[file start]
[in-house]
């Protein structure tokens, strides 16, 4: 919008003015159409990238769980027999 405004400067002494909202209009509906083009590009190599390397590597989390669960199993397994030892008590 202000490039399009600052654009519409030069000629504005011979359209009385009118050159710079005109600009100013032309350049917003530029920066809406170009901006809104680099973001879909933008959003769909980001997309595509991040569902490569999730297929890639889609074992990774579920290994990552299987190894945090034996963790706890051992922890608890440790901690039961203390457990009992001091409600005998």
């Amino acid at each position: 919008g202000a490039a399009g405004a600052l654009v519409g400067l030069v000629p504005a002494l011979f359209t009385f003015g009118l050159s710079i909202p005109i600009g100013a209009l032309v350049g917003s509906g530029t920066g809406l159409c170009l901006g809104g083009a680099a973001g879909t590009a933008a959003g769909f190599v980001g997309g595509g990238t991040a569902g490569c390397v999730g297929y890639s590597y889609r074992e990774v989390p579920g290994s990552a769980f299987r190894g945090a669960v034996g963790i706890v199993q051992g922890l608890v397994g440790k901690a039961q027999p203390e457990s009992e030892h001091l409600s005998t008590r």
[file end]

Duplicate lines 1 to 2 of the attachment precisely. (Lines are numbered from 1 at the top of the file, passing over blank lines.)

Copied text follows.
[in-house]
């Protein structure tokens, strides 16, 4: 919008003015159409990238769980027999 405004400067002494909202209009509906083009590009190599390397590597989390669960199993397994030892008590 202000490039399009600052654009519409030069000629504005011979359209009385009118050159710079005109600009100013032309350049917003530029920066809406170009901006809104680099973001879909933008959003769909980001997309595509991040569902490569999730297929890639889609074992990774579920290994990552299987190894945090034996963790706890051992922890608890440790901690039961203390457990009992001091409600005998």